The soloists, however, were uneven and less than satisfying, and sharing that assessment brings no joy.  Vocal power seemed to be a surprising problem, and whether they weren’t mic’d effectively or there were other factors involved was unclear. Placed in front of the choir but in the middle of the orchestra, they may simply have been too far removed from the audience.  While we heard more of some than others, they lacked the presence that this work begs for. But good stuff first:

L to R: Raquel González, Allyson McHardy, Arnold Livingston Geis, Rod Gilfry

Tenor Arnold Livingston Geis was the clear standout, and we’ve followed his steadily growing career with great interest.  This is still quite a young performer, but his voice and presence are coming into their own, and his sound has grown in the last couple of years into something even more supple and pleasing, with all the musical sensitivity and likability one could wish for.  He is a star in the making.

Soprano Raquel González took a bit of time to ease into it, but by the Credo she was sailing, riding waves of fioritura that shimmered and floated above all else. This was particularly cogent at the end of the Gloria, where her effortless line bobbed over the top of so many layers of joyful embroidery.

Mezzo-soprano Allyson McHardy has some warm, lovely timbre in her voice, but a rather rattling vibrato that pervaded her sound came across as a significant distraction, and seemed to inhibit her her voice’s ability to flex and carry over the other elements.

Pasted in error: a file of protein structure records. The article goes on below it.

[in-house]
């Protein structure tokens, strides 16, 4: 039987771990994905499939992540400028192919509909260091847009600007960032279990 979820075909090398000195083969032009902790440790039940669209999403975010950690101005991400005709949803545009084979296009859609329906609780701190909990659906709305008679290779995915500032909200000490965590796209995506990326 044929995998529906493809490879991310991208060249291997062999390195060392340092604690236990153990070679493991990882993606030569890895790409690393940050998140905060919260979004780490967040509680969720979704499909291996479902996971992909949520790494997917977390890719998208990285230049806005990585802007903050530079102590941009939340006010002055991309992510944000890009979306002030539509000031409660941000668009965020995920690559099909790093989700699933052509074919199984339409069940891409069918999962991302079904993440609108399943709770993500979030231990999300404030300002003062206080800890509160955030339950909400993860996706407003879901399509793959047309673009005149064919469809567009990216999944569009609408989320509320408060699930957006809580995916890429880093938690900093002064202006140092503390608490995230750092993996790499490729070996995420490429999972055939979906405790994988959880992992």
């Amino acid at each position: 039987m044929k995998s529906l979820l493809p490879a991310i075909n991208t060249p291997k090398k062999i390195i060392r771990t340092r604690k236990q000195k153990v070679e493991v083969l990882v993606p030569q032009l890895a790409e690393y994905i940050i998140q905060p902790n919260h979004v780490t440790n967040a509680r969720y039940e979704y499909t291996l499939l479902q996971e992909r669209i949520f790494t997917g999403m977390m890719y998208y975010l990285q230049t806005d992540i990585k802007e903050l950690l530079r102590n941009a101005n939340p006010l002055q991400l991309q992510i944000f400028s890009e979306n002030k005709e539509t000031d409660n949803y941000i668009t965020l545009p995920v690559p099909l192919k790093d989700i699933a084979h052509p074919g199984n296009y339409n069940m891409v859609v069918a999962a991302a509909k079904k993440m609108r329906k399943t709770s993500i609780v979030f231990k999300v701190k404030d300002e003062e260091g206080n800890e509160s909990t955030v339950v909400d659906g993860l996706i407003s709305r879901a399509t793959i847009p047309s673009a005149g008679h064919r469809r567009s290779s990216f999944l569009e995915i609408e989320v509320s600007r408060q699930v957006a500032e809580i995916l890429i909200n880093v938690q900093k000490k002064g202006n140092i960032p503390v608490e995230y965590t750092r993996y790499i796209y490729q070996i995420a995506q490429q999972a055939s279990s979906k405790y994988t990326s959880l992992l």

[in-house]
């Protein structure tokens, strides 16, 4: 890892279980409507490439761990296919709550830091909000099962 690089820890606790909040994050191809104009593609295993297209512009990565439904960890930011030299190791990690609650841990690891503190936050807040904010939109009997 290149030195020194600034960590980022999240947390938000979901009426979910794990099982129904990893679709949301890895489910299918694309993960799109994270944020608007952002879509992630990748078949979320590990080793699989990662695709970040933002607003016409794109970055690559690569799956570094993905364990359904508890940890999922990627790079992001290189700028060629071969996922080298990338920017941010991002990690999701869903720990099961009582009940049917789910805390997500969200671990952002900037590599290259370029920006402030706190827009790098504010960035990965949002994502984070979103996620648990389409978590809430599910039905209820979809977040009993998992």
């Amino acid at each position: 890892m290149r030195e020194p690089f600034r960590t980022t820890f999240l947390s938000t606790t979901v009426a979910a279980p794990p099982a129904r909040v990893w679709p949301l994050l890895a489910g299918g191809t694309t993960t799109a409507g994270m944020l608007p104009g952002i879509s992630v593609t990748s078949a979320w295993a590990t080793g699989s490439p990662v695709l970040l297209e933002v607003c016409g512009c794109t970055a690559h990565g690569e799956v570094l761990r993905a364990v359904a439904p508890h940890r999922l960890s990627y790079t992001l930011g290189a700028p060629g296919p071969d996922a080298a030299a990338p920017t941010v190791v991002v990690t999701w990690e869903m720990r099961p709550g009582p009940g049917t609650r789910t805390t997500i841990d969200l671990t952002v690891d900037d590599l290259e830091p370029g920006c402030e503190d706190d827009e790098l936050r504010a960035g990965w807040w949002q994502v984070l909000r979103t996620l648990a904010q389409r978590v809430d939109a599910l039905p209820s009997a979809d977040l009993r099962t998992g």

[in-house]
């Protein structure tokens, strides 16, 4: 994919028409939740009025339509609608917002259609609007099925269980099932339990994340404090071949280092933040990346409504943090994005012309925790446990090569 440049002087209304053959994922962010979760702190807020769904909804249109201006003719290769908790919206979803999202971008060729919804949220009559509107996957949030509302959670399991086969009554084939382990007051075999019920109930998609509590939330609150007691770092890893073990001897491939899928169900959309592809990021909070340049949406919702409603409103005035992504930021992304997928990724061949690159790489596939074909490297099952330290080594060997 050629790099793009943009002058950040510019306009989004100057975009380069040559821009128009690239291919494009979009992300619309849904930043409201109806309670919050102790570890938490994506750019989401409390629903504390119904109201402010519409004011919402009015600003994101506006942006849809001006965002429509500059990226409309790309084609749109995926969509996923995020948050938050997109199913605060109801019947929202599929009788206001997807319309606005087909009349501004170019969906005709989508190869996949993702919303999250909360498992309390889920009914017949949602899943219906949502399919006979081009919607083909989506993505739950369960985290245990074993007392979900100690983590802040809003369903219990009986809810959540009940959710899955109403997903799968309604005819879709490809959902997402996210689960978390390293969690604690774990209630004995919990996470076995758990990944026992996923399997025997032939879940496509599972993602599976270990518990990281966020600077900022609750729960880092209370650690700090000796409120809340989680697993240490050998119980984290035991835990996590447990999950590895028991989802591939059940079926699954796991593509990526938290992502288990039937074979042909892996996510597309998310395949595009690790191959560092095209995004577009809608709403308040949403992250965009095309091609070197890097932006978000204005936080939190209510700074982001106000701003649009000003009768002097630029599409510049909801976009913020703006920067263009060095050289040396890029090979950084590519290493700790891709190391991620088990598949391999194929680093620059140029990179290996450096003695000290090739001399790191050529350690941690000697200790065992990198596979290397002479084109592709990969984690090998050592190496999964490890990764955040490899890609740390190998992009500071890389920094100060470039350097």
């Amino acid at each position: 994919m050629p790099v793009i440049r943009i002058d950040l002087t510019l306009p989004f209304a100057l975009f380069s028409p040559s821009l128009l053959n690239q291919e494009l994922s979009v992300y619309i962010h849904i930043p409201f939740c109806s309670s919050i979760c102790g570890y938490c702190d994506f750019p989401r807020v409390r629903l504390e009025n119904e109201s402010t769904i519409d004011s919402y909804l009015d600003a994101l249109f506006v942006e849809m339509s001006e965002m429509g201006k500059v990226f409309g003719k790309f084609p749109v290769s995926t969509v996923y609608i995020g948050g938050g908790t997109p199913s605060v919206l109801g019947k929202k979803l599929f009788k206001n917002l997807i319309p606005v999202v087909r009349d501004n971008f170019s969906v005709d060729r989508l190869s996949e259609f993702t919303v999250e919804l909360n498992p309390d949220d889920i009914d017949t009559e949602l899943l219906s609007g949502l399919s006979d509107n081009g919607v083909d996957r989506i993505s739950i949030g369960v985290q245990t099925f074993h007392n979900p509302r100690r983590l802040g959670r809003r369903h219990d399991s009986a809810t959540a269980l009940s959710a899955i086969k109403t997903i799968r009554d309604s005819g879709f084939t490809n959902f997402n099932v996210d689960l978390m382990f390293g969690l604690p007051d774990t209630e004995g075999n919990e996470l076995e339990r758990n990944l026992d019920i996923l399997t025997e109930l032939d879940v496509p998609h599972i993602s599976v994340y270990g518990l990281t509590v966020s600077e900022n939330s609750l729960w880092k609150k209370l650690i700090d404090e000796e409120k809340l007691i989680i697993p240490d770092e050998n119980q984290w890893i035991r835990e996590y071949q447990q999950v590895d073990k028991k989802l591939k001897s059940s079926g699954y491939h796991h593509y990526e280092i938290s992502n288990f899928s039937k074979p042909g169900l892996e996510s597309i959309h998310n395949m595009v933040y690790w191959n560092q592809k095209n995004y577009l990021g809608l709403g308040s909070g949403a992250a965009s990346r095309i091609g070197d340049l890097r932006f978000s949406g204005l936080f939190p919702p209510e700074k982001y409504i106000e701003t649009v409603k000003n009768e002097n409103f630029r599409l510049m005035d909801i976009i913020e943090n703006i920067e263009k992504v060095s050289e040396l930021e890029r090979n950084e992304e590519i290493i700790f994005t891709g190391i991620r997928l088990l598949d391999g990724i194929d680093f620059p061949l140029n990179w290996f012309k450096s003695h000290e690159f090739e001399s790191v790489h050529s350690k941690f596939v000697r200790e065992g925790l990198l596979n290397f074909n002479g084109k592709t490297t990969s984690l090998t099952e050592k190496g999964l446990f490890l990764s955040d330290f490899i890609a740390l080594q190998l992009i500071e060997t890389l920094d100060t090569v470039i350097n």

With the normally marvelous Rod Gilfry singing the bass solos, it was frustrating to consistently hear this artist’s lower notes dwindle into oblivion, and although it seemed he was pushing his voice to the limits, he was quite difficult to hear through far too much of the work.  More surprising was his uncharacteristic staidness, while although this is a serious work (it’s right there in the title, after all), he approached it with a profound gravitas that seemed to rob him of the power that he usually unleashes in performance.  While there were luxurious moments, it’s likely that this simply isn’t his piece: it is best tackled by a true bass, whereas Gilfry’s sound is silk rather than deep velvet.

Overall, however, the concert was a notable success, yielding a great deal of affectingly beautiful music. There’s a transcendent, visceral moment in many masterworks where the full force of choral sound melds into the orchestral base, and both permeate the air in heady alchemy.  Beethoven excelled at creating these moments of pure joy, and they thrive in his magnificent 9th Symphony.  Even if you can’t remember the tune, the feeling of having been in the middle of that energy will stay with you.  This same magic is plentiful in the Missa Solemnis, and is one of the things that makes a beloved masterwork.

The audience was fully engaged, and had a hard time resisting the urge to applaud between movements, and rightfully so:  it was just that good.  The concert reminded us of Beethoven’s “other” great choral work, and was an exceptional example of why correct notes and singing loudly aren’t enough:  this kind of experience requires real musicality, that elusive and instinctive gift that allows collective passion to seep into the sound.  LAMC brings that gift in spades.

UPDATE:  LAMC’s representatives have clarified that there was actually no amplification at this concert, which is the norm for the acoustically stunning Disney Hall.  We had been misinformed about this particular concert by a third party, and offer sincere apologies for failing to go to the source on that question.